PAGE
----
Businessman changes mind about talking to investigators searching for missing millions

London Capital & Finance [LCF] went into administration in January after the city watchdog froze its bank accounts. It collapsed owing £237million to more than 11,500 people.

In a progress report sent to creditors and seen by the Times, administrators say Mr Hume-Kendall is refusing to be interviewed, despite having agreed to do so.

The administrators are trying to get back the millions lost to investors who ploughed their life savings into LCF’s mini-bonds on the promise of returns of eight per cent.

In their report, Smith & Williamson told investors that Simon Hume-Kendall had indicated that he would attend an interview ‘voluntarily for the purpose of being interviewed under section 236 of the Insolvency Act 1986’.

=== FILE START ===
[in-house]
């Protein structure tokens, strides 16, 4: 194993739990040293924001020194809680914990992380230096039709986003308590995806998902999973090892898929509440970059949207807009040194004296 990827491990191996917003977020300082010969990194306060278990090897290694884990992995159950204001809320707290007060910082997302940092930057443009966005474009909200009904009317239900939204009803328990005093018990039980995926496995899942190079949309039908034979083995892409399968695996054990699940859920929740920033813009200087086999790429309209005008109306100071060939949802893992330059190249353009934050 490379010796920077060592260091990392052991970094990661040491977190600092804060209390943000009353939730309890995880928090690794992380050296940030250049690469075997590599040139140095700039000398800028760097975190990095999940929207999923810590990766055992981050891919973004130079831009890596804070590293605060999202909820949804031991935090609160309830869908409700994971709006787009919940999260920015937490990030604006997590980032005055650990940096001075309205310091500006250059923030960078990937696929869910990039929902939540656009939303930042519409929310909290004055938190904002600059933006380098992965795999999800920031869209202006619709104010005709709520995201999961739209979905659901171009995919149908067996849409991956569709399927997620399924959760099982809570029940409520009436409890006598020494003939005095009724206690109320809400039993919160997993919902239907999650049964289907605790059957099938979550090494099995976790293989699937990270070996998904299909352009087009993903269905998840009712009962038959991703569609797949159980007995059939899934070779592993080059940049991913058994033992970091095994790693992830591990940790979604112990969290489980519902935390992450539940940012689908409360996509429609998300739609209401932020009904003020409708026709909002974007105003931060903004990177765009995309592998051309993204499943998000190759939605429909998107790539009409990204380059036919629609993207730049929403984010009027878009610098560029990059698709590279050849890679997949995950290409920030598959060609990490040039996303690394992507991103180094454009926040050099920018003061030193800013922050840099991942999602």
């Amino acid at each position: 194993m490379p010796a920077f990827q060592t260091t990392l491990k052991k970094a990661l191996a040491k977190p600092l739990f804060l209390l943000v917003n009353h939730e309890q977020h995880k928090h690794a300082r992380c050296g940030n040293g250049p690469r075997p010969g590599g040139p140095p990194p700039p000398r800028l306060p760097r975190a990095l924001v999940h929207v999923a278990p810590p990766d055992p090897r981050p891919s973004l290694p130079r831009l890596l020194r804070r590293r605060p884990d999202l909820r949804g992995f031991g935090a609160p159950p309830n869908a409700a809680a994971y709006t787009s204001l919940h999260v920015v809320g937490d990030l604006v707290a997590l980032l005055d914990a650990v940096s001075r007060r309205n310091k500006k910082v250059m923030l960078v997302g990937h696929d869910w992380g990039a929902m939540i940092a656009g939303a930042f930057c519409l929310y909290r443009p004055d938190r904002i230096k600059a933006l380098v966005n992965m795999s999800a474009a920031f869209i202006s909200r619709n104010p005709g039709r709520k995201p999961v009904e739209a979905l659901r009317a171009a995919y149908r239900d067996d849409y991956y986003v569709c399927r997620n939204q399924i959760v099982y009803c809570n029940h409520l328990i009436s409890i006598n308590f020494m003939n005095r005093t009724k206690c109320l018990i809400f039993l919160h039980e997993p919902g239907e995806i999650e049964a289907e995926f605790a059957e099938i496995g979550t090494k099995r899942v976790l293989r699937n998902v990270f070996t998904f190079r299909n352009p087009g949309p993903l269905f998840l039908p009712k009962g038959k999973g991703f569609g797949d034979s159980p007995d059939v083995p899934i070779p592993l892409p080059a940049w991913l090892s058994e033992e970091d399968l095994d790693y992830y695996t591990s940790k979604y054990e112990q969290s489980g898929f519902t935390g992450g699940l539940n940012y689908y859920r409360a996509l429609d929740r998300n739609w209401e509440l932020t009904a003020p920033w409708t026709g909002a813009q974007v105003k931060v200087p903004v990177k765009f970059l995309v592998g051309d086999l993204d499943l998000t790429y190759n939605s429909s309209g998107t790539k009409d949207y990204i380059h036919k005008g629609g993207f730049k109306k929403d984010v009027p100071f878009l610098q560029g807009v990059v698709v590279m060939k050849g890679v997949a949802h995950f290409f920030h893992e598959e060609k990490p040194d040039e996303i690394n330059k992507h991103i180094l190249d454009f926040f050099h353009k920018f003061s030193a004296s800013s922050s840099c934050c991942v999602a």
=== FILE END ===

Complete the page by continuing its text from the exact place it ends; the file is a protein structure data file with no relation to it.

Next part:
However, they added: “Following our report being issued, Simon Hume-Kendall has declined to attend the interview and is now deemed, along with Spencer Golding, Andy Thompson and Elten Barker, to have failed to co-operate with the joint administrators.”

They said they ‘have a number of powers under the Insolvency Act’ to get these men to co-operate and ‘these powers are now being utilised’.

Following the collapse of LCF, administrators discovered millions of pounds invested by customers had ended up in the control of these four men in what they described as ‘highly suspicious’ transactions.

The Serious Fraud Office [SFO] arrested several men in relation to the collapse earlier this year.

 Mr Hume-Kendall, who lives in a mews home in Tunbridge Wells, has repeatedly refused to comment on the LCF scandal but promised the Times when we visited his house earlier this year that it was his ‘intention is to pay all the money back’.

Spencer Golding, who lives in Crowborough, Elten Barker of Hadlow Down, and former LCF director Andy Thomson, who lives in a £2million barn conversion in East Sussex, have all refused to comment on the LCF collapse or their involvement in it.

To date administrators have only managed to claw back around £200,000 of investors’ money.


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